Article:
How to Overcome Interview Nervousness

If even the thought of interviewing makes you nervous, it's important to get that emotion under control. The interview is your opportunity to be at your best. If you allow nervousness to control your presentation (or lack thereof), your image may be forever shrouded in the cloud of nervousness that will block the interviewer's view of who you are.

Why do we get nervous? Because of the unknown. We are seeking approval, but we are unsure of ourselves and how we will be perceived. We are afraid we won't get approval, which makes us nervous. And to compound the problem, our increasing nervousness makes it even more difficult to gain that approval, thereby compounding the basis for our fears. Uncontrolled, nervousness can destroy our ability to effectively interview.

But it doesn't have to be that way. The following is a simple technique you can apply to overcome your nervousness in any interviewing situation.

The Rowboat Technique

The Rowboat Technique is used by public speakers to control nervousness. It is a simple contraction of the abdomen in combination with rhythmic breathing that allows you to fully overcome your nervousness in any situation. To understand how to use this technique, sit forward in a chair, arms outstretched, as if you are grabbing oars in a rowboat. Take a deep breath, then slowly pull back your arms and contract the abdominal muscle just below the rib cage. As you continue to let out air, roll the contraction of the muscle downward, just above your pelvic region, centering on your navel. Keep your muscles tight until all of the air has been expelled. Count to three (don't breathe in yet!), then inhale deeply. Repeat this simple process two or three times and you will find that your body is completely relaxed.

To better understand the Rowboat Technique, stop by the gym and sit down at one of the rowing machines. You will gain a firsthand feel for the relaxation brought on by the series of muscle contractions and deep breathing that comes naturally during this type of workout.

So how does this technique apply to interviewing? Obviously, you don't want to go through all the visible motions in front of the interviewer, but you can still effectively apply this technique. Simply take in a deep breath through your nose, then contract your abdominal muscles in the "top to bottom roll" discussed above as you slowly exhale through slightly parted lips. Hold it at the bottom, take in a deep breath, and you are ready to go. If you are still nervous, simply repeat the technique one or two more times. Even if you are not nervous at the time, it is always a good idea to use this technique as you wait to meet with your interviewer. During the interview, you can use it while the interviewer is speaking to keep potential nervousness in check.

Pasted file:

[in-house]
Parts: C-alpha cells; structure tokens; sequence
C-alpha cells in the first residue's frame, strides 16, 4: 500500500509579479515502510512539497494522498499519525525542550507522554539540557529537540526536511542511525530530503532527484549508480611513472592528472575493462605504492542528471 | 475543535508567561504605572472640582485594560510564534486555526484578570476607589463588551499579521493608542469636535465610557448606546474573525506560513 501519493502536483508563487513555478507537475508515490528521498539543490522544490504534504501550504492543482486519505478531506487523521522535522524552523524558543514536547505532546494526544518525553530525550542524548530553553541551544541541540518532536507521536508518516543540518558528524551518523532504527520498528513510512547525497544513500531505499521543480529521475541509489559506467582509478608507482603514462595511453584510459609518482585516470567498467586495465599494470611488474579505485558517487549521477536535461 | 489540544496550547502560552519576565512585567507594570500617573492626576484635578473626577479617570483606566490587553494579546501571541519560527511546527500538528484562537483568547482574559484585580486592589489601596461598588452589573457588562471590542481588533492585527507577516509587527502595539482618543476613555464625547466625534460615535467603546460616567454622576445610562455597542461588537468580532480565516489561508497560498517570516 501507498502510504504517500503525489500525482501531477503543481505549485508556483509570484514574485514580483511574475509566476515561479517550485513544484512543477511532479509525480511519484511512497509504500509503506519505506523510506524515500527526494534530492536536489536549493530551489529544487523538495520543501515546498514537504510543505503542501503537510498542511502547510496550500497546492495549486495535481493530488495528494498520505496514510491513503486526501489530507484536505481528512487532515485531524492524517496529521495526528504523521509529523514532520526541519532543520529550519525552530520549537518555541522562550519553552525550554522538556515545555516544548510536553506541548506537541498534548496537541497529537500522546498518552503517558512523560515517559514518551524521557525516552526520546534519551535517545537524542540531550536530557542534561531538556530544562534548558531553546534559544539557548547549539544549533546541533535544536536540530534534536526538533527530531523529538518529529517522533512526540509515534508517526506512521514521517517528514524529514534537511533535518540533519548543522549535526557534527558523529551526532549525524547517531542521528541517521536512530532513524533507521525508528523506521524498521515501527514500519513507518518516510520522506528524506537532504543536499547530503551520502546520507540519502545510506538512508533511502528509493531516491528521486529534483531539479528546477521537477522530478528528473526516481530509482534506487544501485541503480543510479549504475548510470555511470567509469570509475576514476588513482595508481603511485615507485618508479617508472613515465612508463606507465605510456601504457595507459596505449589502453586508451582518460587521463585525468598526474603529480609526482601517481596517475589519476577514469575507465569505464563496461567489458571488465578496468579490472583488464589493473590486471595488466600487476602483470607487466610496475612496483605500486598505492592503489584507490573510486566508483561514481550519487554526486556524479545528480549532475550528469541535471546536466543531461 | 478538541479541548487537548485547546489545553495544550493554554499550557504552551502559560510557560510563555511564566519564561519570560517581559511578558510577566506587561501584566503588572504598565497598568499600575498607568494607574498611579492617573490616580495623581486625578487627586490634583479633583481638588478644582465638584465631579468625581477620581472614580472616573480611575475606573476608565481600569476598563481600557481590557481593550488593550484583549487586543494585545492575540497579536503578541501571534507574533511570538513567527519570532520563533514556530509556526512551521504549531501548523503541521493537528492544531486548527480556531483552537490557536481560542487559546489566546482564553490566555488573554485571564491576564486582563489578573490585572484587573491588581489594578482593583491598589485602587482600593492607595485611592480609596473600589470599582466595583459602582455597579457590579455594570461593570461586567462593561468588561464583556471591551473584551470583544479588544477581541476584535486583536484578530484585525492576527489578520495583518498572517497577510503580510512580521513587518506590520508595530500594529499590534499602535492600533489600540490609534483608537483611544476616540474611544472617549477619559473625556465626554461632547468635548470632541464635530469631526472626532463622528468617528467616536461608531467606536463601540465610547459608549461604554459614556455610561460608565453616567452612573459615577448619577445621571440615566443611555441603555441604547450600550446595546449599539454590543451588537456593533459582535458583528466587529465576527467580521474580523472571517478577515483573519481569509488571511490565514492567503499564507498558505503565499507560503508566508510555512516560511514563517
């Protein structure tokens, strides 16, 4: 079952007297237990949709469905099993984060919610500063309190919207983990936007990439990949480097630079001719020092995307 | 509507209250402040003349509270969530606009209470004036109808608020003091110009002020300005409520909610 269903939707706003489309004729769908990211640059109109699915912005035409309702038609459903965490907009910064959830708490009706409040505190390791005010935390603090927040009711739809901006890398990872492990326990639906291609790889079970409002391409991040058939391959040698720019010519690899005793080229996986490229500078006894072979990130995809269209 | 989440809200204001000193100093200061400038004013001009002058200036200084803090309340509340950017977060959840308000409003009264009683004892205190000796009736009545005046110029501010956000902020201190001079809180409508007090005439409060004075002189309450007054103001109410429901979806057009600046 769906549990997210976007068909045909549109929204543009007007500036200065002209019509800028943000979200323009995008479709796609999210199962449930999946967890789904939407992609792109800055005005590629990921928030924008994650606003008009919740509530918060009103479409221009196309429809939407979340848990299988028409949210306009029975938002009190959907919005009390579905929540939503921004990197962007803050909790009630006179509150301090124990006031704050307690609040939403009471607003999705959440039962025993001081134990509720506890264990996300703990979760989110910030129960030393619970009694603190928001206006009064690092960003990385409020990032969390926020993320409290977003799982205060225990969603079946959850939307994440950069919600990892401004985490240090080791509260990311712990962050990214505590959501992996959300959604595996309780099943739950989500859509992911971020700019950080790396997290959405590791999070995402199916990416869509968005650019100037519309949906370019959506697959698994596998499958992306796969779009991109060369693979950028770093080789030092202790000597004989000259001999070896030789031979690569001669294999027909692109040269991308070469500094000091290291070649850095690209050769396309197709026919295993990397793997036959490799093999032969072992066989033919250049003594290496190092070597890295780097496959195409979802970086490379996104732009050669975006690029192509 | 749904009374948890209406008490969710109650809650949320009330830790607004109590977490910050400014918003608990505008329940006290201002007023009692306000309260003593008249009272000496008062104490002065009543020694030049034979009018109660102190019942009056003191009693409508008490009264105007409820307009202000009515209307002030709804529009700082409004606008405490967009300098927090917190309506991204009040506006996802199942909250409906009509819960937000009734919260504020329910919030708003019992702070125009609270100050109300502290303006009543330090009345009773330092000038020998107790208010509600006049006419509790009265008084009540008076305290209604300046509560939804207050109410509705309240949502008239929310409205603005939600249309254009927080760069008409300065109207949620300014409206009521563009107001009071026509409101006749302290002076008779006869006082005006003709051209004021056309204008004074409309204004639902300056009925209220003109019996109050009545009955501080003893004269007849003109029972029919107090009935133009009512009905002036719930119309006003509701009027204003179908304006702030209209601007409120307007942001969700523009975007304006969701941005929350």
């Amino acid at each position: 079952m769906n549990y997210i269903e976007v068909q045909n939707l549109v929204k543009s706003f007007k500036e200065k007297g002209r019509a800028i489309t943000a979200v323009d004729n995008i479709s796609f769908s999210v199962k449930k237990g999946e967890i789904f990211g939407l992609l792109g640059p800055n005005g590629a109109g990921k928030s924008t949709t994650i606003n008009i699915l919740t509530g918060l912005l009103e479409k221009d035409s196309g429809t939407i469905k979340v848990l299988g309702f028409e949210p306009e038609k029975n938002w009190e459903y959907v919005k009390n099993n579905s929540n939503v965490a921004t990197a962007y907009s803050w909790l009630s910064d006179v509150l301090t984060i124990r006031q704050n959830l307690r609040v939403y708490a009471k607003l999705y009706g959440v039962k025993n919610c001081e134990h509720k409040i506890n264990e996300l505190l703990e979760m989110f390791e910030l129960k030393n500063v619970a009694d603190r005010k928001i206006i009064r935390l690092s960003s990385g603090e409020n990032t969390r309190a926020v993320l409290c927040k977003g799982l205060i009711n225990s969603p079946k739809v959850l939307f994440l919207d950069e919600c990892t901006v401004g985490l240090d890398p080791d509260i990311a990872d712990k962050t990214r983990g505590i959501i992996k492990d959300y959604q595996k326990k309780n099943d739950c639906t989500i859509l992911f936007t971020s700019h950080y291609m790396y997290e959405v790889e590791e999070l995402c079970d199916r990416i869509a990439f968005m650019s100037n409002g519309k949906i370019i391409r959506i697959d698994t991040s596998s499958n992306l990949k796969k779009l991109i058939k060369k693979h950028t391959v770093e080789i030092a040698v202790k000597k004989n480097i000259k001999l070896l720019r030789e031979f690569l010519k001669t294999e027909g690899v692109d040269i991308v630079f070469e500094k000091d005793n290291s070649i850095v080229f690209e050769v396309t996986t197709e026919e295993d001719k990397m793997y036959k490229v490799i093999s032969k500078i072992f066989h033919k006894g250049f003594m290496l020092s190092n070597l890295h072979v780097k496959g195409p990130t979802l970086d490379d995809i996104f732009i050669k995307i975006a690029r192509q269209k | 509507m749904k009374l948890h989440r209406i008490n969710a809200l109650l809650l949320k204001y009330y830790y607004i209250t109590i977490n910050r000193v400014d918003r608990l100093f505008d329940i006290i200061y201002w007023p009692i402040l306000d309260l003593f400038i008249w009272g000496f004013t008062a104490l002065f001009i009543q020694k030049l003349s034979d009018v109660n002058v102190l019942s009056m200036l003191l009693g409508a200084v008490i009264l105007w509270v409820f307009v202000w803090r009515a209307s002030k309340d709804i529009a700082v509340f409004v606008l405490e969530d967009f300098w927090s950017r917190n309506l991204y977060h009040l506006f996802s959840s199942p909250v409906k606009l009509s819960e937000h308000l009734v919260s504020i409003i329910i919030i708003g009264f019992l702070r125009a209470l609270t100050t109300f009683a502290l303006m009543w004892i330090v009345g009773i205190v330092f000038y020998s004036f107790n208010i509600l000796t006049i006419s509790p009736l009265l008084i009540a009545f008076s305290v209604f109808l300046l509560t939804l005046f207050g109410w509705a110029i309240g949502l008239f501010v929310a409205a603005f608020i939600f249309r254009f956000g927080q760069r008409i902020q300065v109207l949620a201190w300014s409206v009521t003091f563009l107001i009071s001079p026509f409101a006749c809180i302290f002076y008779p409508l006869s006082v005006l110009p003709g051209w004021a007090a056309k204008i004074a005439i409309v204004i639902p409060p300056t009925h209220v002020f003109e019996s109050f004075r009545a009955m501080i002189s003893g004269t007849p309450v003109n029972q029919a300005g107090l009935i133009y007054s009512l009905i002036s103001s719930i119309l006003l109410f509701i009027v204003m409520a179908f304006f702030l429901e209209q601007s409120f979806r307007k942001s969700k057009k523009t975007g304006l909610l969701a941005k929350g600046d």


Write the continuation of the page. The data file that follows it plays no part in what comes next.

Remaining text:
What if you are overcome by nervousness while answering a question? Simply pause, take a deep breath, exhale and contract, then continue. Your nervousness will be noticeable to the interviewer (due to the pause in your answer), but the five-second drill will also show that you are seeking to control your nervousness. If you are able to successfully overcome, I will never hold that pause against you. I will admire your self-control and the positive, proactive action you took to put the interview back on a successful track.

This technique can be virtually unnoticeable to anyone nearby. There could be people seated right next to you who are completely unaware of what you are doing. Yet you will effectively put away all your nervousness and prepare yourself for your interview.

Why does it work? Very simply, the muscle contractions prevent the introduction of chemical imbalances into your system that can cause nervousness. The deep breathing helps to dissipate any chemicals that have already been released. It forces the body to prepare physically for the upcoming task. The body begins to focus on producing the positive endorphins needed for the anticipated "rowing" ahead. And this exercise will give your mind the opportunity to focus positively on the actual task of interviewing.

You can use this technique in a variety of circumstances in which you need to focus your mind and body: overcoming anxiety, anger, fright, tension, nausea—even a simple case of stomach butterflies. You can overcome interview nervousness, and much more, just by using this simple technique. If you haven't already done so, give it a try right now!

Read more:

The Importance of Confidence in Interviewing